Just caught it on Turner. The reviews calling it "routine" show how dull-normal some people are. In fact, the old pro Michael Curtiz (look him up) brings an extraordinary sensibility to the film. Gone are his romantic stylings of Casablanca and Robin Hood, his lush, overdone Warner's agreeable foolishness. Instead, he portrays war as bitter and without glory, full of random death and meaningless violence. The three combat sequences are superb, and Holden, as he would later demonstrate in "Bridge on the River K" is brilliant as a reluctant soldier who has no sense of glory and no wish to be a hero, but is nevertheless the everyman Infantryman, who knows he must do his duty. Curtiz doesn't turn this evocation of battle into boy's fantasy; it's hard, bitter, terrifying and brutally unfair to children and especially young American men who never thought they'd be dying in the slopes of Mt. Casino. The romance is nicely done, even if the ending is trite (but, in the way that cheap melody can be, amazingly satisfying). Olsen and Holden have great chem (as they proved in three other films as well) and all in all, the whole piece is kept in a register of near-realism that's very affecting. A neglected minor gem from the great Curtiz.
*** This review may contain spoilers ***
A year after they joined Gloria Swanson with Oscar nominations for the
memorable "Sunset Boulevard," Bill Holden and Nancy Olson were
passionate in "A Girl for Joe," which was also known as "A Force of
Arms." No matter what the title, the film was certainly a major
The writing is weak here. Holden is the Lieutenant in the Army who meets fellow Lieutenant Olson, on a cemetery hill in Italy, where she is grieving for a lost love. Within moments, love blossoms between the both.
The film alternates between battle scenes and days off for enjoyment for the GI's.
We soon find ourselves with a wedding and Olson in a family way, only to have Holden, who is distraught with the deaths of his friend and a superior, go missing. We then find Olson frantically looking for him. Remember Little Boy Lost? Substitute a grown man for the child.
Directed by Michael Curtiz (Casablanca) with music by the great Max Steiner (King Kong, Gone With The Wind, Casablanca, Treasure of the Sierra Madre) The script crackles with great dialogue, William Holden is the best I've ever seen him, Nancy Olson is able to deliver the most romantic lines with real emotional honesty--not an easy thing to do. The idea here is a kind of bleak existential gallows humor mixed with a deeply felt love story. It also brings up PTSD. All the actors are at their best and believable. The photography mixes real combat footage well.The war attitude is soldiers wanting to do a job because they feel a responsibility to their brothers-in-arms and their loved ones back home. It's a real gem and I'll never forget it.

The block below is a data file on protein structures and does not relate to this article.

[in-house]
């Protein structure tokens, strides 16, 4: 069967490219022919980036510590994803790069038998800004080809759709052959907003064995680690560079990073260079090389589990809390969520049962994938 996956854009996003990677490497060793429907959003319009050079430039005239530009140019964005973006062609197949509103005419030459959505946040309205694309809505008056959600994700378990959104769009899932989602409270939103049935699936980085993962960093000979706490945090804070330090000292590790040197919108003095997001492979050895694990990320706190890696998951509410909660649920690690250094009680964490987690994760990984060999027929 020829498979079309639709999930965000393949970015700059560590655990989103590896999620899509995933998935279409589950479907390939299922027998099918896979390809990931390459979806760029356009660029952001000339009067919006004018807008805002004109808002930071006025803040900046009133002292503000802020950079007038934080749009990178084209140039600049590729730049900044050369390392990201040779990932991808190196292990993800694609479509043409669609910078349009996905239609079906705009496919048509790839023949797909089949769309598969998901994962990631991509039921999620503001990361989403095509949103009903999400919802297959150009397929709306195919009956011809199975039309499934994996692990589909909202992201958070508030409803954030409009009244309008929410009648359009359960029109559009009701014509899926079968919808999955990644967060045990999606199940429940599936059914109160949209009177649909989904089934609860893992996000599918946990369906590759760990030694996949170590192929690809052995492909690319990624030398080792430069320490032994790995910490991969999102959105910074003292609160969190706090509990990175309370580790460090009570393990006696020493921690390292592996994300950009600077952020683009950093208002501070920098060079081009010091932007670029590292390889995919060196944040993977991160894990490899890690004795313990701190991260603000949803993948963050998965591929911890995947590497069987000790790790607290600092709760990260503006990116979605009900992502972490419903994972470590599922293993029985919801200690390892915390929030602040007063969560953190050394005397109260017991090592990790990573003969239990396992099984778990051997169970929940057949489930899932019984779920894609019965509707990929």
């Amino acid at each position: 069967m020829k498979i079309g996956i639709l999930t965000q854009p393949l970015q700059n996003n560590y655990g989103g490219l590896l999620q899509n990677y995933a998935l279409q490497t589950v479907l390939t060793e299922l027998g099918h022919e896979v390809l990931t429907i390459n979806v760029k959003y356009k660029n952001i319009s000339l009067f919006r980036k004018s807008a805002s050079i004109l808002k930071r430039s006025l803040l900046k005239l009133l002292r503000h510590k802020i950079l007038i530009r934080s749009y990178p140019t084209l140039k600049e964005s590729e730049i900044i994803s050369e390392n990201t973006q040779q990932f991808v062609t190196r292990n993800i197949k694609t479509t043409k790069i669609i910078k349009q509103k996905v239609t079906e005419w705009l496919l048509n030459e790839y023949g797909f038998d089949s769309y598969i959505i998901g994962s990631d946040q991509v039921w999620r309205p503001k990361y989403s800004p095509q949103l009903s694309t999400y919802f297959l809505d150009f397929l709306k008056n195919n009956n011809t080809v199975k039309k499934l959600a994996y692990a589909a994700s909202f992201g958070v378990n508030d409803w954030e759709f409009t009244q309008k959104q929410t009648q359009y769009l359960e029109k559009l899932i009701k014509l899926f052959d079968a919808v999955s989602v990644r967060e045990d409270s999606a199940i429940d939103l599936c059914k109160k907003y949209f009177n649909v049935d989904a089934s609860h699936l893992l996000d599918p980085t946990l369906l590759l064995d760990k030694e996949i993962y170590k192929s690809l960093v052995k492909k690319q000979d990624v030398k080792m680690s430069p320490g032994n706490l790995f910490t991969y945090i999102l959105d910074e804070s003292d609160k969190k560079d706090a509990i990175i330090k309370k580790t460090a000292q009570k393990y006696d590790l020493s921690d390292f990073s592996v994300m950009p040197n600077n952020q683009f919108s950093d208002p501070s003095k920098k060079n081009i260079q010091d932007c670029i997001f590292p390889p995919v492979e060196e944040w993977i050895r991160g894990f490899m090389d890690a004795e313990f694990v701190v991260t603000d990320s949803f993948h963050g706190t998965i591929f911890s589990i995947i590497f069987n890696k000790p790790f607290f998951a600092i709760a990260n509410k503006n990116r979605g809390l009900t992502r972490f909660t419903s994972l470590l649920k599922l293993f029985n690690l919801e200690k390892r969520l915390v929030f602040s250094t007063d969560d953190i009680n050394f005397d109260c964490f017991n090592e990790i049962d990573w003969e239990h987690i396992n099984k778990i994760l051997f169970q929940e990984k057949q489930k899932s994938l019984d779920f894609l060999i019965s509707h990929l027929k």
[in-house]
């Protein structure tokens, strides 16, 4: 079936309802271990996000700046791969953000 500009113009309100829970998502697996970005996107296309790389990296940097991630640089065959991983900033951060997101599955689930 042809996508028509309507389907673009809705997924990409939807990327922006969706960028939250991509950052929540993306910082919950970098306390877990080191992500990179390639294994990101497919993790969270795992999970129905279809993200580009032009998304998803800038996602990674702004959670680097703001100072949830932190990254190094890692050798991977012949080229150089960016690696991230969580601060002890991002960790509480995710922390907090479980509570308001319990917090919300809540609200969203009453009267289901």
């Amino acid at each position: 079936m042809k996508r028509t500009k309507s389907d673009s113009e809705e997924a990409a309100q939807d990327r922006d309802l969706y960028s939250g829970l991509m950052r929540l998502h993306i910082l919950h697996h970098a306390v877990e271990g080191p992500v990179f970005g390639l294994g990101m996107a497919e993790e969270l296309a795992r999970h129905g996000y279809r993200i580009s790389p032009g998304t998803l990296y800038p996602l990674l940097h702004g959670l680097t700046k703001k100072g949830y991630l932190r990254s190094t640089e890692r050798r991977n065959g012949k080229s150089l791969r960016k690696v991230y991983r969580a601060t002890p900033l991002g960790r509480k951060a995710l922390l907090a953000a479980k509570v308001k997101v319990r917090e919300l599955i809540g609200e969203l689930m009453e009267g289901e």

In wartime Italy, a gung-ho army sergeant meets and falls for a WAC and suffers a mini crisis of confidence as he starts playing safe on the battlefield so that he can get back to his new girlfriend and sample her wares. And that's about it, really. Male lead William Holden has enough star quality to keep things interesting while he's on the screen (and nab the lion's share of close-ups) and Nancy Olson makes a fetching object of his affections, but the story they have to work with is awfully thin. Fortunately, old-hand Michael Curtiz is behind the camera and provides the kind of assured direction that we tend to take for granted from studio movies from the 1940s. Essentially a sequence of battle scenes interspersed with members of the armed forces philosophising about the meaning and nature of love.